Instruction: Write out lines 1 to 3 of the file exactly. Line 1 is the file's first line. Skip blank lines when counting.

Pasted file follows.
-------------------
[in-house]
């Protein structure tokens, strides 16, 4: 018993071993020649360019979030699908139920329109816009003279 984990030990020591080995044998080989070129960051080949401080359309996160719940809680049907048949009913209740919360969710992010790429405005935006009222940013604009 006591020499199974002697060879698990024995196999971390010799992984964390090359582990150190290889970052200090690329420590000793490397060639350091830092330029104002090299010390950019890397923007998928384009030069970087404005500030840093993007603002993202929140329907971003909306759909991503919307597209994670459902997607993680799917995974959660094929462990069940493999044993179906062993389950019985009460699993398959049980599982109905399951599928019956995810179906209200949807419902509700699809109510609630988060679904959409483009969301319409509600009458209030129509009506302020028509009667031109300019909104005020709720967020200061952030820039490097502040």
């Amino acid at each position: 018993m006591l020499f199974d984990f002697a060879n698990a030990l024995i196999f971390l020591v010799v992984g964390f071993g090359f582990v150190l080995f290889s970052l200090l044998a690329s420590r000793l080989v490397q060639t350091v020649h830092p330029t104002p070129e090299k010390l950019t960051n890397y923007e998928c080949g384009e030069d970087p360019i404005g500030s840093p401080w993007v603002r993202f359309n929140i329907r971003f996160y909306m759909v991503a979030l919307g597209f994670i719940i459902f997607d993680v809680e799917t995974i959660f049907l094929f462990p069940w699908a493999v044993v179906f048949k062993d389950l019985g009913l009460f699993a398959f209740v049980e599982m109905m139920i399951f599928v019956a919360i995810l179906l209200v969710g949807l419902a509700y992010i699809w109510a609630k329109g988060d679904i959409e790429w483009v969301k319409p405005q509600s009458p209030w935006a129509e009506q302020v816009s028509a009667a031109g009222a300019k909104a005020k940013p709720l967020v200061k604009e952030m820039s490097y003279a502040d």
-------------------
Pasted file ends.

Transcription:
[in-house]
């Protein structure tokens, strides 16, 4: 018993071993020649360019979030699908139920329109816009003279 984990030990020591080995044998080989070129960051080949401080359309996160719940809680049907048949009913209740919360969710992010790429405005935006009222940013604009 006591020499199974002697060879698990024995196999971390010799992984964390090359582990150190290889970052200090690329420590000793490397060639350091830092330029104002090299010390950019890397923007998928384009030069970087404005500030840093993007603002993202929140329907971003909306759909991503919307597209994670459902997607993680799917995974959660094929462990069940493999044993179906062993389950019985009460699993398959049980599982109905399951599928019956995810179906209200949807419902509700699809109510609630988060679904959409483009969301319409509600009458209030129509009506302020028509009667031109300019909104005020709720967020200061952030820039490097502040």
């Amino acid at each position: 018993m006591l020499f199974d984990f002697a060879n698990a030990l024995i196999f971390l020591v010799v992984g964390f071993g090359f582990v150190l080995f290889s970052l200090l044998a690329s420590r000793l080989v490397q060639t350091v020649h830092p330029t104002p070129e090299k010390l950019t960051n890397y923007e998928c080949g384009e030069d970087p360019i404005g500030s840093p401080w993007v603002r993202f359309n929140i329907r971003f996160y909306m759909v991503a979030l919307g597209f994670i719940i459902f997607d993680v809680e799917t995974i959660f049907l094929f462990p069940w699908a493999v044993v179906f048949k062993d389950l019985g009913l009460f699993a398959f209740v049980e599982m109905m139920i399951f599928v019956a919360i995810l179906l209200v969710g949807l419902a509700y992010i699809w109510a609630k329109g988060d679904i959409e790429w483009v969301k319409p405005q509600s009458p209030w935006a129509e009506q302020v816009s028509a009667a031109g009222a300019k909104a005020k940013p709720l967020v200061k604009e952030m820039s490097y003279a502040d």